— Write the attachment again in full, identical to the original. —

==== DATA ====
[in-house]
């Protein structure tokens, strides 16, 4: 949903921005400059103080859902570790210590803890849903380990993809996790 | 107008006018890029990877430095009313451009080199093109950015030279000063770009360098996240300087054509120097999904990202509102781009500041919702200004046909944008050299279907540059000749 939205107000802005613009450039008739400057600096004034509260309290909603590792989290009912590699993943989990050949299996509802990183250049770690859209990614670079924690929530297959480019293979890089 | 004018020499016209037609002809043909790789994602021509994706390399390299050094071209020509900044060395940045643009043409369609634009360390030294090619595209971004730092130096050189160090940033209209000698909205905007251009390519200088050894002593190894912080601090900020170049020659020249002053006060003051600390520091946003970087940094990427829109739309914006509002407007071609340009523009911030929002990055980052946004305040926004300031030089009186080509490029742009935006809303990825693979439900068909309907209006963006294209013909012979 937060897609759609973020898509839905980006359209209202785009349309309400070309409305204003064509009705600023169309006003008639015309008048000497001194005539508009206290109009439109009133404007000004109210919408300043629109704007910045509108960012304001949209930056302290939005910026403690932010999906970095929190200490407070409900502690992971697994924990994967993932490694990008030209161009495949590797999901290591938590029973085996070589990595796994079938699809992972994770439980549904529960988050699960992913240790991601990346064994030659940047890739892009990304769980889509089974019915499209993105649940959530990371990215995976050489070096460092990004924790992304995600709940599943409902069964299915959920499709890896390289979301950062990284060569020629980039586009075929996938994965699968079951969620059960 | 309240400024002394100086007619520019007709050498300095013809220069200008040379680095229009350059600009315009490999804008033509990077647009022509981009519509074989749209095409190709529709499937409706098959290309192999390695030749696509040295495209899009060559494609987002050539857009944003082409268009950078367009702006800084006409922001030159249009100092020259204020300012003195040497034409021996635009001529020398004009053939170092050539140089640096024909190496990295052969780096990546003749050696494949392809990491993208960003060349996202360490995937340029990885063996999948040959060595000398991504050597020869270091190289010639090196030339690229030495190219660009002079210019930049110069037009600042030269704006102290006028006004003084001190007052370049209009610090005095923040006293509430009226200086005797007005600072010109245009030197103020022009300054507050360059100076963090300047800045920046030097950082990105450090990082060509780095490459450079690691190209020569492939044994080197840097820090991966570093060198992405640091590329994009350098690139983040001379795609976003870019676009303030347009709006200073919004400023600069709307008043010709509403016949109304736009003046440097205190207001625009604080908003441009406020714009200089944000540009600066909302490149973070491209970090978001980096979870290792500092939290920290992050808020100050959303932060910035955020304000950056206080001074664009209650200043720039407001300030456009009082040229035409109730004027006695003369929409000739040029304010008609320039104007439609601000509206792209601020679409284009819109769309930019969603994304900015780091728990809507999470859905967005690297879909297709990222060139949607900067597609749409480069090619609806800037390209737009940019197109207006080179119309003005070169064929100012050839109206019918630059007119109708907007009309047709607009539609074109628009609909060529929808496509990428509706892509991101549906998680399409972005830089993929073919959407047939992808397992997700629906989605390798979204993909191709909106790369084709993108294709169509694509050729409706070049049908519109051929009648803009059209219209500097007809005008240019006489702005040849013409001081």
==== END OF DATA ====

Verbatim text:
[in-house]
């Protein structure tokens, strides 16, 4: 949903921005400059103080859902570790210590803890849903380990993809996790 | 107008006018890029990877430095009313451009080199093109950015030279000063770009360098996240300087054509120097999904990202509102781009500041919702200004046909944008050299279907540059000749 939205107000802005613009450039008739400057600096004034509260309290909603590792989290009912590699993943989990050949299996509802990183250049770690859209990614670079924690929530297959480019293979890089 | 004018020499016209037609002809043909790789994602021509994706390399390299050094071209020509900044060395940045643009043409369609634009360390030294090619595209971004730092130096050189160090940033209209000698909205905007251009390519200088050894002593190894912080601090900020170049020659020249002053006060003051600390520091946003970087940094990427829109739309914006509002407007071609340009523009911030929002990055980052946004305040926004300031030089009186080509490029742009935006809303990825693979439900068909309907209006963006294209013909012979 937060897609759609973020898509839905980006359209209202785009349309309400070309409305204003064509009705600023169309006003008639015309008048000497001194005539508009206290109009439109009133404007000004109210919408300043629109704007910045509108960012304001949209930056302290939005910026403690932010999906970095929190200490407070409900502690992971697994924990994967993932490694990008030209161009495949590797999901290591938590029973085996070589990595796994079938699809992972994770439980549904529960988050699960992913240790991601990346064994030659940047890739892009990304769980889509089974019915499209993105649940959530990371990215995976050489070096460092990004924790992304995600709940599943409902069964299915959920499709890896390289979301950062990284060569020629980039586009075929996938994965699968079951969620059960 | 309240400024002394100086007619520019007709050498300095013809220069200008040379680095229009350059600009315009490999804008033509990077647009022509981009519509074989749209095409190709529709499937409706098959290309192999390695030749696509040295495209899009060559494609987002050539857009944003082409268009950078367009702006800084006409922001030159249009100092020259204020300012003195040497034409021996635009001529020398004009053939170092050539140089640096024909190496990295052969780096990546003749050696494949392809990491993208960003060349996202360490995937340029990885063996999948040959060595000398991504050597020869270091190289010639090196030339690229030495190219660009002079210019930049110069037009600042030269704006102290006028006004003084001190007052370049209009610090005095923040006293509430009226200086005797007005600072010109245009030197103020022009300054507050360059100076963090300047800045920046030097950082990105450090990082060509780095490459450079690691190209020569492939044994080197840097820090991966570093060198992405640091590329994009350098690139983040001379795609976003870019676009303030347009709006200073919004400023600069709307008043010709509403016949109304736009003046440097205190207001625009604080908003441009406020714009200089944000540009600066909302490149973070491209970090978001980096979870290792500092939290920290992050808020100050959303932060910035955020304000950056206080001074664009209650200043720039407001300030456009009082040229035409109730004027006695003369929409000739040029304010008609320039104007439609601000509206792209601020679409284009819109769309930019969603994304900015780091728990809507999470859905967005690297879909297709990222060139949607900067597609749409480069090619609806800037390209737009940019197109207006080179119309003005070169064929100012050839109206019918630059007119109708907007009309047709607009539609074109628009609909060529929808496509990428509706892509991101549906998680399409972005830089993929073919959407047939992808397992997700629906989605390798979204993909191709909106790369084709993108294709169509694509050729409706070049049908519109051929009648803009059209219209500097007809005008240019006489702005040849013409001081």